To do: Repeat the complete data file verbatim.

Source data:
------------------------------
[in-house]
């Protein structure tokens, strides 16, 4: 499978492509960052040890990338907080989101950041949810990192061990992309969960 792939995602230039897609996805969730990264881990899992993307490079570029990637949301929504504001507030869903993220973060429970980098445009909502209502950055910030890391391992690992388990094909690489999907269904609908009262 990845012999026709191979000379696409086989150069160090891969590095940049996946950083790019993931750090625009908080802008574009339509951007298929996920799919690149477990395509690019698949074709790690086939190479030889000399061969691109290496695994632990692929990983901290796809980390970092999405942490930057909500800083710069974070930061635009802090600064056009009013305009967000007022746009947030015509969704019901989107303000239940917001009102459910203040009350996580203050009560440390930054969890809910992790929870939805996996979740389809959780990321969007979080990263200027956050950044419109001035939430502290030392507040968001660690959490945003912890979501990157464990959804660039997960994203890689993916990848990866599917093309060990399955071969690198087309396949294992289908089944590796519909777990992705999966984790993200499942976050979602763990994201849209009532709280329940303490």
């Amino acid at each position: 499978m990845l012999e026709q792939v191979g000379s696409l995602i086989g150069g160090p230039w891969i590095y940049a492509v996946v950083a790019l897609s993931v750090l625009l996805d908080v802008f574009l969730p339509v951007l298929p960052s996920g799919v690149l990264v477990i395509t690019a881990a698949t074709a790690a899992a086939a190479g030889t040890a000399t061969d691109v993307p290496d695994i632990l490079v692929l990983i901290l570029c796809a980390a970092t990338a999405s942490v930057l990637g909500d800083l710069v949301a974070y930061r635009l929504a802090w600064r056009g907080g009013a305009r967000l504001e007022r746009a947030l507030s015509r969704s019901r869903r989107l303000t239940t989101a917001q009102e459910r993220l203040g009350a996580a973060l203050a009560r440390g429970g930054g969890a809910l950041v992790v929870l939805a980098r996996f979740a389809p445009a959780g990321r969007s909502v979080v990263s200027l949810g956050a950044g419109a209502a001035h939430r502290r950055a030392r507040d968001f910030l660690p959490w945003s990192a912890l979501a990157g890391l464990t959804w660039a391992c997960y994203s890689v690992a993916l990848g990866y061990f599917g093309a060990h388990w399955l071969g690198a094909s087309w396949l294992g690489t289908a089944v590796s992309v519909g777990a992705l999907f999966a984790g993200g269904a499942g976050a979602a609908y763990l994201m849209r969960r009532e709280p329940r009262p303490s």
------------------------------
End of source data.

[in-house]
């Protein structure tokens, strides 16, 4: 499978492509960052040890990338907080989101950041949810990192061990992309969960 792939995602230039897609996805969730990264881990899992993307490079570029990637949301929504504001507030869903993220973060429970980098445009909502209502950055910030890391391992690992388990094909690489999907269904609908009262 990845012999026709191979000379696409086989150069160090891969590095940049996946950083790019993931750090625009908080802008574009339509951007298929996920799919690149477990395509690019698949074709790690086939190479030889000399061969691109290496695994632990692929990983901290796809980390970092999405942490930057909500800083710069974070930061635009802090600064056009009013305009967000007022746009947030015509969704019901989107303000239940917001009102459910203040009350996580203050009560440390930054969890809910992790929870939805996996979740389809959780990321969007979080990263200027956050950044419109001035939430502290030392507040968001660690959490945003912890979501990157464990959804660039997960994203890689993916990848990866599917093309060990399955071969690198087309396949294992289908089944590796519909777990992705999966984790993200499942976050979602763990994201849209009532709280329940303490």
């Amino acid at each position: 499978m990845l012999e026709q792939v191979g000379s696409l995602i086989g150069g160090p230039w891969i590095y940049a492509v996946v950083a790019l897609s993931v750090l625009l996805d908080v802008f574009l969730p339509v951007l298929p960052s996920g799919v690149l990264v477990i395509t690019a881990a698949t074709a790690a899992a086939a190479g030889t040890a000399t061969d691109v993307p290496d695994i632990l490079v692929l990983i901290l570029c796809a980390a970092t990338a999405s942490v930057l990637g909500d800083l710069v949301a974070y930061r635009l929504a802090w600064r056009g907080g009013a305009r967000l504001e007022r746009a947030l507030s015509r969704s019901r869903r989107l303000t239940t989101a917001q009102e459910r993220l203040g009350a996580a973060l203050a009560r440390g429970g930054g969890a809910l950041v992790v929870l939805a980098r996996f979740a389809p445009a959780g990321r969007s909502v979080v990263s200027l949810g956050a950044g419109a209502a001035h939430r502290r950055a030392r507040d968001f910030l660690p959490w945003s990192a912890l979501a990157g890391l464990t959804w660039a391992c997960y994203s890689v690992a993916l990848g990866y061990f599917g093309a060990h388990w399955l071969g690198a094909s087309w396949l294992g690489t289908a089944v590796s992309v519909g777990a992705l999907f999966a984790g993200g269904a499942g976050a979602a609908y763990l994201m849209r969960r009532e709280p329940r009262p303490s």